The number of people with dementia is set to hit one million by 2021 and 1.7mil by 2050. It’s believed that 6 out of 10 people with the condition are undiagnosed.

PAWS Research Project UK

Dogs for the Disabled is seeking to define specifically: ‘What it is about the behaviour of pet dogs that improves the development of children with Autism Spectrum Disorders’; and pinpoint the ‘traits that trigger desirable behaviour’.

Dogs for the Disabled have 20+ years experience of training assistance dogs to help adults & children with physical disabilities, and children with autism.

Following positive experiences of training autism assistance dogs and the anecdotal evidence available, the charity, in collaboration with the National Autistic Society (NAS) and the University of Lincoln, is investigating exactly what it is about dogs and their behaviour that can bring about amazing changes and helps to improve the social and emotional development of children with autism.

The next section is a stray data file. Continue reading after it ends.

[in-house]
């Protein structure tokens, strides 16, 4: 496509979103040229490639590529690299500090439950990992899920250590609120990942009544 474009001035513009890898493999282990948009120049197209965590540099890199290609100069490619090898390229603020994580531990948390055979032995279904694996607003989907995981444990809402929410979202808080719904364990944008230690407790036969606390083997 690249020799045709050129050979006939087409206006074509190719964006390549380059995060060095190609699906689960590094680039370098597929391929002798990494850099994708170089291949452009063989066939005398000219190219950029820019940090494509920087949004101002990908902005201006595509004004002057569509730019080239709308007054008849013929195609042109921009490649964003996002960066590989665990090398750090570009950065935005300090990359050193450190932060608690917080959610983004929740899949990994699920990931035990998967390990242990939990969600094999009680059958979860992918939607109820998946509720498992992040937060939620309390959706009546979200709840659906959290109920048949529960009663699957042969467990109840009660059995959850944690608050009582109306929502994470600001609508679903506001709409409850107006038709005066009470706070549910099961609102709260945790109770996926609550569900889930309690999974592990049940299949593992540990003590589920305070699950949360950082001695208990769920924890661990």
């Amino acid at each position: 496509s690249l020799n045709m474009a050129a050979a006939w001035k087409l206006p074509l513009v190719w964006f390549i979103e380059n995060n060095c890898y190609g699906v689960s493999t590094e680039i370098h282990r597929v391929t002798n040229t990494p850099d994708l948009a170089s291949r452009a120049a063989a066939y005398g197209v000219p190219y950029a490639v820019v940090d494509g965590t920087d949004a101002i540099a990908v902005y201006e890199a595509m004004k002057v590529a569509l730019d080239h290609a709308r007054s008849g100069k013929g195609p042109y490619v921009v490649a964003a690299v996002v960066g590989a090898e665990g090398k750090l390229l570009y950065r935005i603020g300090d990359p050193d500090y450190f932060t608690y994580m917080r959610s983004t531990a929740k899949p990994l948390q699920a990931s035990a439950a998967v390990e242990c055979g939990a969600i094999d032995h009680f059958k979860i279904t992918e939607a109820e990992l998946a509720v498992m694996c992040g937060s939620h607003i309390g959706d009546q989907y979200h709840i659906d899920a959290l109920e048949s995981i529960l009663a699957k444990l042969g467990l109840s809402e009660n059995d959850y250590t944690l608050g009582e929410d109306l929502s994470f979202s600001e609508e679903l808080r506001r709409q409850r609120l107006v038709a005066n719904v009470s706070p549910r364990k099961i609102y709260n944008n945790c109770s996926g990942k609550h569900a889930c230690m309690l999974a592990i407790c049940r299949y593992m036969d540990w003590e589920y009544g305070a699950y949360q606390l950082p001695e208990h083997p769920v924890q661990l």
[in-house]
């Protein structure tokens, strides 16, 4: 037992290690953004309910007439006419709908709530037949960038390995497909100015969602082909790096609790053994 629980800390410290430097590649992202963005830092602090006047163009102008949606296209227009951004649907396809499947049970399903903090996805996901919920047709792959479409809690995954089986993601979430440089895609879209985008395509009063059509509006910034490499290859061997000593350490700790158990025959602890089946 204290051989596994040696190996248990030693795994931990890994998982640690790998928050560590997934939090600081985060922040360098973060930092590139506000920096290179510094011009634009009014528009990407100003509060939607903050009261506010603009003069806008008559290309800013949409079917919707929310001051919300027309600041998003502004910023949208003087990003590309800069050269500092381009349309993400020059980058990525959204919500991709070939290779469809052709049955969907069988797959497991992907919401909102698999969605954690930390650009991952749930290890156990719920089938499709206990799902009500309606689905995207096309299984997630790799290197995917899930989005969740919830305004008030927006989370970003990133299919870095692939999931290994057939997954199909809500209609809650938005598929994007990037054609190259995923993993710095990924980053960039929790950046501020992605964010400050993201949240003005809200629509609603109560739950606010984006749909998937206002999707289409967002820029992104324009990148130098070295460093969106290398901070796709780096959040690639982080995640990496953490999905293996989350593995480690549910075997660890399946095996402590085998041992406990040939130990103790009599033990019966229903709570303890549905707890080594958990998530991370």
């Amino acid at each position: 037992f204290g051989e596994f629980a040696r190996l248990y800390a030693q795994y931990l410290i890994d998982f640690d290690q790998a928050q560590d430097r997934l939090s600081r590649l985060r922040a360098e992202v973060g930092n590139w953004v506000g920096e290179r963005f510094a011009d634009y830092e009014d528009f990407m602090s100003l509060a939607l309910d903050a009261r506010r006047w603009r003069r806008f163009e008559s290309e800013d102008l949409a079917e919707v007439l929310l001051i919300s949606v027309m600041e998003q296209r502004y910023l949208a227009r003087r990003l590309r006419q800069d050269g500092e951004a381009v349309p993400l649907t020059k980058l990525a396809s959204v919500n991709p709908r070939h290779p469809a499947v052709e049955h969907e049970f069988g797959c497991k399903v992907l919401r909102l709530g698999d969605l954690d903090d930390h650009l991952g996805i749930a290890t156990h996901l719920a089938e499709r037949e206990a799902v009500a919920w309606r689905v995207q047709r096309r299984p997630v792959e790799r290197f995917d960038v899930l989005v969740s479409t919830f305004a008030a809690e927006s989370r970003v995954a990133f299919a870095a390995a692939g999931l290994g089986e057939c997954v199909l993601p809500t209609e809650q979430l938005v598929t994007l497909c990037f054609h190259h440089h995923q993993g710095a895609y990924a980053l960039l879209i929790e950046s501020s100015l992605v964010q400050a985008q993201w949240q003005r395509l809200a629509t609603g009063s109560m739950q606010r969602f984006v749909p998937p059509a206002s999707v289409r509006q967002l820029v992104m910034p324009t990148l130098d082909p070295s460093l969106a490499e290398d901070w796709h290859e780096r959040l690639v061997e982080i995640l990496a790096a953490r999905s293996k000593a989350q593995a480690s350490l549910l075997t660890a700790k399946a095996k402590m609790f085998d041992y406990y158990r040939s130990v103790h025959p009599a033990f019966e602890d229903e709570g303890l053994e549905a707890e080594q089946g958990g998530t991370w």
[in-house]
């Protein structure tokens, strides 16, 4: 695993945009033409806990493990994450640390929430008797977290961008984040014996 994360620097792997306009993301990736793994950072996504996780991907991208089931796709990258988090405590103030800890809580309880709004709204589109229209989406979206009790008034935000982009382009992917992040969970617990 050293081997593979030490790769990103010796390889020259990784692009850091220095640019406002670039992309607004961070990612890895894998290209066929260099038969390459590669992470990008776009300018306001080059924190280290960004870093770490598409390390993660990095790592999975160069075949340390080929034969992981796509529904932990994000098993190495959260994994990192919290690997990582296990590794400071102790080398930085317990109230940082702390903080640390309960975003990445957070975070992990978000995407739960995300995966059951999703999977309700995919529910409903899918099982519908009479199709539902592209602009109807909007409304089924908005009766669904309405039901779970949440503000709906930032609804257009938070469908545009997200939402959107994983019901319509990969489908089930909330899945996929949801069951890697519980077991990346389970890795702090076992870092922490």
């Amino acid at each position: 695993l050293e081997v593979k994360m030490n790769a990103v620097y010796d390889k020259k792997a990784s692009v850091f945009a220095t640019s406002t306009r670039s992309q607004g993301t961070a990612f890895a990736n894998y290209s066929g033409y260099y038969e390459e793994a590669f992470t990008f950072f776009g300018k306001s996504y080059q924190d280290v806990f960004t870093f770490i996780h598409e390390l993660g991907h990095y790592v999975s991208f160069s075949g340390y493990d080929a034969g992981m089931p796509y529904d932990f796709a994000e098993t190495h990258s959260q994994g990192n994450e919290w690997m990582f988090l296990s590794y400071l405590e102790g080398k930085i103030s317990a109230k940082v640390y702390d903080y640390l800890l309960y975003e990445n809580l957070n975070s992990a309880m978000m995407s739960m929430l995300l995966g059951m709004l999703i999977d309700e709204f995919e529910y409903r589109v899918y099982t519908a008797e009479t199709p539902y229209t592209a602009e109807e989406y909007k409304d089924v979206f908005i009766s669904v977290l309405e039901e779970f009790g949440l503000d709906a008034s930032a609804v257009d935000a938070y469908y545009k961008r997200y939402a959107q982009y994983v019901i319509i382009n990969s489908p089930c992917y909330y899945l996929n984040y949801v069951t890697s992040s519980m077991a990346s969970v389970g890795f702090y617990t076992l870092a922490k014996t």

paws siteSince the pioneering PAWS (Parents Autism Workshops and Support) Research Project, funded by the Big Lottery was established in 2010, nearly 200 UK families have benefitted from workshops that are run alongside the research project - the charity is now seeking more families to participate.


Tuesday, 21 February 2012

Paging all ‘Dog-tors’ to Northridge Hospital

OK so they may not be real doctors but Pet Therapy Dogs tend to patients throughout Northridge Hospital. Accompanied by its trained owner-volunteer, a Paws That Refresh Pet Therapy Dog visits most of the medical floors, twice daily. 

Meet the dogs who deliver unconditional love to the bedside of patients and visit hospital staff and physicians who may be dealing with one of life’s challenges. See these great dogs in action with this light-hearted but heartfelt video...